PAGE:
The Bank of China’s somewhat secretive digital currency pilot program has made many people quite curious.
The bank recently provided an official explanation of how the virtual yuan or renminbi was being tested and how it might work if and when it is launched.
A spokesperson at the Bank of China, which is one of the four largest state-managed commercial banks in the country, said during an appearance on the China Central Television on April 19 that the new national virtual currency pilot test was conducted in several major cities – including Shenzhen, Suzhou, Xiongan new area, Chengdu, and the future location of the Winter Olympics.
The spokesperson clarified that the ongoing tests don’t imply that the digital renminbi has actually been issued for use by the general public.
The representative stated:
“The current closed test of digital yuan will not affect the commercial operation of listed institutions, nor will it affect the RMB issuance and circulation system, financial market and social economy outside the test environment.”
To ensure that the reserve bank’s virtual currency isn’t oversold, commercial entities in China have committed to paying a 100% reserve to the central banking institution. When the digital currency is issued, the People’s Bank of China will exchange the currency to local banks or other financial institutions handling such transactions. These institutions will then issue the virtual yuan into public circulation.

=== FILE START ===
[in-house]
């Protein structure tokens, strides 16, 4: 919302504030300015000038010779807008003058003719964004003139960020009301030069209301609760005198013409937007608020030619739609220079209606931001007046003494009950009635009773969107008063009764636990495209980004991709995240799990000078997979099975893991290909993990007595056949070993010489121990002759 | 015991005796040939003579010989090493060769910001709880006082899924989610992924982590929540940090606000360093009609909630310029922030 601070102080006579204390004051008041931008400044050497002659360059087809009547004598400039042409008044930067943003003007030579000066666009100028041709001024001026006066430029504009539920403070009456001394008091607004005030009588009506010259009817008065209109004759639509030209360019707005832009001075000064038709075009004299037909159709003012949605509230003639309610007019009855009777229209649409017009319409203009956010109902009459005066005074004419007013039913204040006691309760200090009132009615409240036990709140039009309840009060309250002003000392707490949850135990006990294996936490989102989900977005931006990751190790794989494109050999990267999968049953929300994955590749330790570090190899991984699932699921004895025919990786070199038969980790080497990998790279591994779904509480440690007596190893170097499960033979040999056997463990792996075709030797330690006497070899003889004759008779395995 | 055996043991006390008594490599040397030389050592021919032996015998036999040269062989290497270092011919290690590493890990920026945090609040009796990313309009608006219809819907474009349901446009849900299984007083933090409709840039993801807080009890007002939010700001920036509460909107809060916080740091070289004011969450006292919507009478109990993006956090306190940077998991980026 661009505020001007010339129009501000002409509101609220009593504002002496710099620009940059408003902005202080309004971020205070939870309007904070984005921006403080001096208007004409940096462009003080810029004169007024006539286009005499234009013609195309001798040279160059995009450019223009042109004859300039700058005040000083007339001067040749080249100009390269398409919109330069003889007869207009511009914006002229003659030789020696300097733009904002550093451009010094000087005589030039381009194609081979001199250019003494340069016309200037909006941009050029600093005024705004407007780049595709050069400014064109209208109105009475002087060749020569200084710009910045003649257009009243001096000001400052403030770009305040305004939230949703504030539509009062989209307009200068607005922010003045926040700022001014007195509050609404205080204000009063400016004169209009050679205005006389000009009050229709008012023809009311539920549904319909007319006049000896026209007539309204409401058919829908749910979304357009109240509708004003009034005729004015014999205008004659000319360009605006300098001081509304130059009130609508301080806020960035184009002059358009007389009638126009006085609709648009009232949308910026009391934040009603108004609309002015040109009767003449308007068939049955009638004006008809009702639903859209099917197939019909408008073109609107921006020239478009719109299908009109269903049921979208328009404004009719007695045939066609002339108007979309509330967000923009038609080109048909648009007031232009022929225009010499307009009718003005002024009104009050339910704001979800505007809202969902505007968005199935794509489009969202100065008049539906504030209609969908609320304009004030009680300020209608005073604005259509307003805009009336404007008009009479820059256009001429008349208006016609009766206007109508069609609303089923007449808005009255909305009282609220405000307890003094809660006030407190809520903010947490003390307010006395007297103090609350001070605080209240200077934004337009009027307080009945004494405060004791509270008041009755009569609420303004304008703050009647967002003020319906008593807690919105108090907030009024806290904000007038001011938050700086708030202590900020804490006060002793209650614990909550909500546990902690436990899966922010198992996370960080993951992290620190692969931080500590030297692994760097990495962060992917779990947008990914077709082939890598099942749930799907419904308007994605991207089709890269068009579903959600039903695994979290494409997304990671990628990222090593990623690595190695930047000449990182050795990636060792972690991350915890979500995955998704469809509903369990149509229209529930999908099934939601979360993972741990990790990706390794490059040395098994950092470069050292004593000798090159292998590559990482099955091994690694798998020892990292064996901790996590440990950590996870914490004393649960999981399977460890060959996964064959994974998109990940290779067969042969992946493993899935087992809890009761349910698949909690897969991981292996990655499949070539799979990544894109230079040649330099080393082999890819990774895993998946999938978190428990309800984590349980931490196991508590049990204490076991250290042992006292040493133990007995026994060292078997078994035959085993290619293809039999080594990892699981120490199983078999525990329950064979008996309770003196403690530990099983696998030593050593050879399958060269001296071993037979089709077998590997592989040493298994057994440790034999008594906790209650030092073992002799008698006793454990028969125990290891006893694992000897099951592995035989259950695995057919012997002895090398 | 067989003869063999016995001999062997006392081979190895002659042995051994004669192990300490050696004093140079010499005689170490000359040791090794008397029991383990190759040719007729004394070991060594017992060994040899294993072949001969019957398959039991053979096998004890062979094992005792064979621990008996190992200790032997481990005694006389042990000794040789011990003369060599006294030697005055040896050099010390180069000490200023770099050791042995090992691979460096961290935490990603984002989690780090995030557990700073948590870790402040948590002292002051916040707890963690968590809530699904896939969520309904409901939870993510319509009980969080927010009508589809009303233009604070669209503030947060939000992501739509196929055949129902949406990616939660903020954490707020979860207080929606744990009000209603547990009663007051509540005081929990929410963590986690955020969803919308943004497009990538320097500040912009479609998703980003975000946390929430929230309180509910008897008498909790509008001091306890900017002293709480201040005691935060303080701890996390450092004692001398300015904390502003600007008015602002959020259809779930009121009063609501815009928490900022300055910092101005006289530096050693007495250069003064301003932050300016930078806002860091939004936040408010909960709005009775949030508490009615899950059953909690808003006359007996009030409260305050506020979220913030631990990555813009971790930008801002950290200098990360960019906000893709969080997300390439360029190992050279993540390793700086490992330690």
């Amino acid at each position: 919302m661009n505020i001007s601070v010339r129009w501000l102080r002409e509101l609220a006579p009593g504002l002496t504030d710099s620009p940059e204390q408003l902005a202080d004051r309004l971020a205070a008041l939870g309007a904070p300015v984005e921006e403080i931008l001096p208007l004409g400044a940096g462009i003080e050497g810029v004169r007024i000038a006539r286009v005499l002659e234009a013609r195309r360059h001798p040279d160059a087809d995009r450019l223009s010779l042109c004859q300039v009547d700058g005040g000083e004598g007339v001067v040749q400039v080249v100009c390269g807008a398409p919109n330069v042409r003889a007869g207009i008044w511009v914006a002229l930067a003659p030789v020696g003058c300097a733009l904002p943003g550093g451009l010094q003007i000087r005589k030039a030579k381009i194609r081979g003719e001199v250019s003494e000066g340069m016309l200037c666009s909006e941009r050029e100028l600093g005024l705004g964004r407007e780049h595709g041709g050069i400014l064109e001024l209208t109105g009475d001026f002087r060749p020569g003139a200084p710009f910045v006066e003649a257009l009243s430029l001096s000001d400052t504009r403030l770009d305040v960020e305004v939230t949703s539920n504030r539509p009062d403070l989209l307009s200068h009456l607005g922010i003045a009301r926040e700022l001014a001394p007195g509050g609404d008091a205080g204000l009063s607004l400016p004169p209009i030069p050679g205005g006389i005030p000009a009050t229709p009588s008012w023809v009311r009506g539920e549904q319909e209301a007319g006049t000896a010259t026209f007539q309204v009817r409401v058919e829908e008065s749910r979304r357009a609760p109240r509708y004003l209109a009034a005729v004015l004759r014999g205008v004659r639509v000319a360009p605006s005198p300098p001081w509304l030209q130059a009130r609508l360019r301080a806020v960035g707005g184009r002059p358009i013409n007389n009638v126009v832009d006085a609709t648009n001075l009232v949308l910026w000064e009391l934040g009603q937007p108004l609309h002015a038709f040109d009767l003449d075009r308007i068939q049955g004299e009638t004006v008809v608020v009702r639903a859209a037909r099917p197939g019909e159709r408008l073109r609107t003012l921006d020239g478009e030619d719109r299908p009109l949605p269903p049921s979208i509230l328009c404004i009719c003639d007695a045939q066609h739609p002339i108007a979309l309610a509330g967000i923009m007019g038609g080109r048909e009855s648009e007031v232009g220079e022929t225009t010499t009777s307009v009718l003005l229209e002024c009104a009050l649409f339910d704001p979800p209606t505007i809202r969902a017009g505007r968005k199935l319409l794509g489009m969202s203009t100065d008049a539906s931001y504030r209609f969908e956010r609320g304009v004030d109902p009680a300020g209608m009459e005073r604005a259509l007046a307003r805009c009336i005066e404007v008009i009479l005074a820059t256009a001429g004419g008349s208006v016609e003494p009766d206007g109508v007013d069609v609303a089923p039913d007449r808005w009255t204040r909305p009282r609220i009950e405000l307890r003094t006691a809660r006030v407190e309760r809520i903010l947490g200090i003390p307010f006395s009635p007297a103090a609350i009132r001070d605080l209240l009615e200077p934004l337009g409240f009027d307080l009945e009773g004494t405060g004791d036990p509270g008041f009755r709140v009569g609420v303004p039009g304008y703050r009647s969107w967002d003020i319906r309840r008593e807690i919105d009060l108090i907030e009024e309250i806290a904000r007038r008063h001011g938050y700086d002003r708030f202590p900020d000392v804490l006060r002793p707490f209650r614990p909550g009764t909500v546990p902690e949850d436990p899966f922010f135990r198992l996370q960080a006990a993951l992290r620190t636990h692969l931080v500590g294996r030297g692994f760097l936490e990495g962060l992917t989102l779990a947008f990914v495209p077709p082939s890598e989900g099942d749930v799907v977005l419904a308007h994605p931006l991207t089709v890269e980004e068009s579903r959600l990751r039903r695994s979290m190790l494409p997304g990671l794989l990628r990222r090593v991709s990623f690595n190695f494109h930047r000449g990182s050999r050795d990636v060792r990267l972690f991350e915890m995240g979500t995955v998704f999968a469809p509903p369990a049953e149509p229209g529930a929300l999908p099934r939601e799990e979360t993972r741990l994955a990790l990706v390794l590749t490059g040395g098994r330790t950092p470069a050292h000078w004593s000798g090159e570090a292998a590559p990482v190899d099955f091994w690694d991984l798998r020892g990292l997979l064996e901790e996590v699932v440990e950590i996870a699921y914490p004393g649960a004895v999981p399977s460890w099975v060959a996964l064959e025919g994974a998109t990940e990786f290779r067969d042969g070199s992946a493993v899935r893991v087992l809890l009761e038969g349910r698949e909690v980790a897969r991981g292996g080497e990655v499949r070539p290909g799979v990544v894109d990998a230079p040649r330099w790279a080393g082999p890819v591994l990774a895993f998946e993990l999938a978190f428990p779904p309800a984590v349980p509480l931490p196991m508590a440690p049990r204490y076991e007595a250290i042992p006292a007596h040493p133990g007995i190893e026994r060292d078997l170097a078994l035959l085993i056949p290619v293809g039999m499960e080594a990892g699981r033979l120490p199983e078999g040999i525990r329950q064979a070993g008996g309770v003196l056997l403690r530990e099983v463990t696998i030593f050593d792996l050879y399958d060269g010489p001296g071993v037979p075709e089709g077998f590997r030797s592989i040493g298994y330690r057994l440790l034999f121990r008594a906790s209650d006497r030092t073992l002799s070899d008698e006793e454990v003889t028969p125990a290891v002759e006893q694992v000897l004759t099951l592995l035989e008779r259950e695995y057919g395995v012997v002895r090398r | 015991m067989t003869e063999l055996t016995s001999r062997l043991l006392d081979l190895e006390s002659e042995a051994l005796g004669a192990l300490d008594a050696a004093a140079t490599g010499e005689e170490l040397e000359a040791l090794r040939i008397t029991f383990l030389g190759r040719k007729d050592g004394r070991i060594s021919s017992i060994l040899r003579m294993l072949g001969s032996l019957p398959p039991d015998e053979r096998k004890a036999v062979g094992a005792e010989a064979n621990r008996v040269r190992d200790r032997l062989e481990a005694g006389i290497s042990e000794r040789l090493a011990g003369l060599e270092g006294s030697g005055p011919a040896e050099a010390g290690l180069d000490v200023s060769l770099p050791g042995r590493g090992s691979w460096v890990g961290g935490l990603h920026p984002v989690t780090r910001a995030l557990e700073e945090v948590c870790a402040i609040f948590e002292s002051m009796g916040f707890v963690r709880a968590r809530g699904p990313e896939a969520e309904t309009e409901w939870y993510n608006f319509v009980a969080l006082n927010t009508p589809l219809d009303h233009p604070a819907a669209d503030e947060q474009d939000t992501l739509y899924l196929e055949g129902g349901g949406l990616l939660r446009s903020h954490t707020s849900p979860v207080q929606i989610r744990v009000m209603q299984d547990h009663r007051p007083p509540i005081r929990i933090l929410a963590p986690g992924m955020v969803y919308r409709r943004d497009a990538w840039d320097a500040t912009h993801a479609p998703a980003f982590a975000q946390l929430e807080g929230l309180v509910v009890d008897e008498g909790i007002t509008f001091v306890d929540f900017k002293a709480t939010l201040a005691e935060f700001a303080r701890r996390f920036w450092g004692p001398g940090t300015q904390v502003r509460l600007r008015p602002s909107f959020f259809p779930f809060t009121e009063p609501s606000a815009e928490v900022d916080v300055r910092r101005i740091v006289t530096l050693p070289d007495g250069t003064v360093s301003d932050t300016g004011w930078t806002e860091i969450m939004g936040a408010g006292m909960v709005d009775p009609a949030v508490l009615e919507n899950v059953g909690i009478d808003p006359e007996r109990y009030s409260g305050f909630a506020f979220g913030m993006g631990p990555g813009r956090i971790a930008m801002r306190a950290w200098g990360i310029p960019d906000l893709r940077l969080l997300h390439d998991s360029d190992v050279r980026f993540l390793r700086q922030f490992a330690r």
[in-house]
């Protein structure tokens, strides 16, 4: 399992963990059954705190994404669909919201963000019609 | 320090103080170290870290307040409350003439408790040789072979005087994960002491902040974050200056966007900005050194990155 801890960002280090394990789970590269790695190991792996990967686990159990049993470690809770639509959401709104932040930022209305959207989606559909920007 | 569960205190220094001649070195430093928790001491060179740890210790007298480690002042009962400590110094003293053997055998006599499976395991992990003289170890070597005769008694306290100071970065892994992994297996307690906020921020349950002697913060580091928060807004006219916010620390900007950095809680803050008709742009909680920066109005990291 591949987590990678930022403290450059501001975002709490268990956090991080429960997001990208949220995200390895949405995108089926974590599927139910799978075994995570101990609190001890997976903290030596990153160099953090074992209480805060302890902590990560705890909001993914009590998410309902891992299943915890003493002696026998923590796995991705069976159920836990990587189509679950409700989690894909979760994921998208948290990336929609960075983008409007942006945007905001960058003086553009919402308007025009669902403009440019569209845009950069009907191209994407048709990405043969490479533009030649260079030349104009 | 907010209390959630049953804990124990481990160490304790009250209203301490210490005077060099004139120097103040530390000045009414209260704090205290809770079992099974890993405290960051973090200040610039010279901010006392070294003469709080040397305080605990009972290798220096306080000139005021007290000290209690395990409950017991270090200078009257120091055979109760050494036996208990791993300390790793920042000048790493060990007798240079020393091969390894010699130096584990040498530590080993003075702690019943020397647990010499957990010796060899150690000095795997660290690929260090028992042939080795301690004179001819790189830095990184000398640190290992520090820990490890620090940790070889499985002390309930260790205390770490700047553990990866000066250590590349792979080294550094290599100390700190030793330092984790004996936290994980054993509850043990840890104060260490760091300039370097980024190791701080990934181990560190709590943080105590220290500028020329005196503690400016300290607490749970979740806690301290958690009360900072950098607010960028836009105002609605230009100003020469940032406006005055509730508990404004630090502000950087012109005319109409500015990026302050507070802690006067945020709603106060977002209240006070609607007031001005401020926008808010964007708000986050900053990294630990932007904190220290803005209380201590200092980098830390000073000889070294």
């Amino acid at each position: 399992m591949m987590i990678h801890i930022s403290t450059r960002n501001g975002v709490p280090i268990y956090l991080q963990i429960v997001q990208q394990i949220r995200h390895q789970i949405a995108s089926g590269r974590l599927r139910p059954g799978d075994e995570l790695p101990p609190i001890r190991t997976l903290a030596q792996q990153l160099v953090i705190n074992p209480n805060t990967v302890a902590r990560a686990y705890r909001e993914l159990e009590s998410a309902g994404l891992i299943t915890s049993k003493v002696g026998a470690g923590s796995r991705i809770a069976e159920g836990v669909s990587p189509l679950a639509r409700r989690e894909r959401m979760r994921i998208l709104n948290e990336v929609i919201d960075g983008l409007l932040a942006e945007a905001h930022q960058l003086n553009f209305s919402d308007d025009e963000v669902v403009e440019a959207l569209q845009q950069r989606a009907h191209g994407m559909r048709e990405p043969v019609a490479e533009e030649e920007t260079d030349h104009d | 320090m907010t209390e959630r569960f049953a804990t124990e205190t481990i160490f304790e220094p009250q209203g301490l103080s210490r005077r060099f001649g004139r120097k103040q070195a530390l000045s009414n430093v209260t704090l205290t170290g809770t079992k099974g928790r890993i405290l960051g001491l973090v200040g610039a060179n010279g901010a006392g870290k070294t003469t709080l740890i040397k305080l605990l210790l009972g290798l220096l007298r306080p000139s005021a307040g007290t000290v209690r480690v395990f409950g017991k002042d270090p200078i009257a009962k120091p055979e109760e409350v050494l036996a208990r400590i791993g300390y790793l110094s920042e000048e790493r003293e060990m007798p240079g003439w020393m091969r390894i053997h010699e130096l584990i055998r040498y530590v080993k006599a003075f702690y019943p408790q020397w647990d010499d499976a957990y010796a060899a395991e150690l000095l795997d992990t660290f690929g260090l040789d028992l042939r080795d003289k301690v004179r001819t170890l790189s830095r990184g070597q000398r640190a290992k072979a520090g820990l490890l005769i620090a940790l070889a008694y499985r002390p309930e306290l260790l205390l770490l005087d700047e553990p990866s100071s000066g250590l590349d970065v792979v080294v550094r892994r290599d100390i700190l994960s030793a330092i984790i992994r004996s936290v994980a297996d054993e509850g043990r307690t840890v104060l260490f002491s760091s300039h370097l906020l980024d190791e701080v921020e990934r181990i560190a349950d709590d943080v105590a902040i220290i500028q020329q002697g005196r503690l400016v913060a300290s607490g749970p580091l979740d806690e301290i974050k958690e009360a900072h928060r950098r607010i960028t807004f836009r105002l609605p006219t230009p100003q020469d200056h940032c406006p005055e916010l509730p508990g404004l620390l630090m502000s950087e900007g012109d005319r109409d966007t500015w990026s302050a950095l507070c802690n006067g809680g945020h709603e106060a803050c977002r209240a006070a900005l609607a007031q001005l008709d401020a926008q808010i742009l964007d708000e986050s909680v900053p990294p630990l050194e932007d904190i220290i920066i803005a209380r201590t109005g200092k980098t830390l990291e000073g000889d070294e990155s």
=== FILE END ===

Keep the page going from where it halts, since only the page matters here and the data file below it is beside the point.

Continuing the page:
The bank has already finalized its top-level design of the national digital currency. It will reportedly be based on a two-layer architecture and two-tier delivery system.
Should China’s online banking and other virtual payment platforms go offline due to poor network signal strength, then the digital currency’s dual offline technology will ensure that transactions will get processed.
The Bank of China noted:
“In the absence of a network, as long as two mobile phones equipped with a virtual yuan and digital wallet are touched, the transfer or payment function can be realized.”
The Chinese version of the virtual currency won’t be tied or dependent on users’ bank accounts. It will be free or work independently from the nation’s existing banking system, according to Bank of China officials.
Unlike decentralized cryptocurrencies, the virtual renminbi will be issued by China’s reserve bank.
The national digital currency will also reportedly be backed by the nation’s credit. The bank claims that when compared with Bitcoin (BTC), the new digital currency will have more price stability.
China’s virtual currency has been tested as part of a transport subsidies scheme for government and domestic enterprise workers.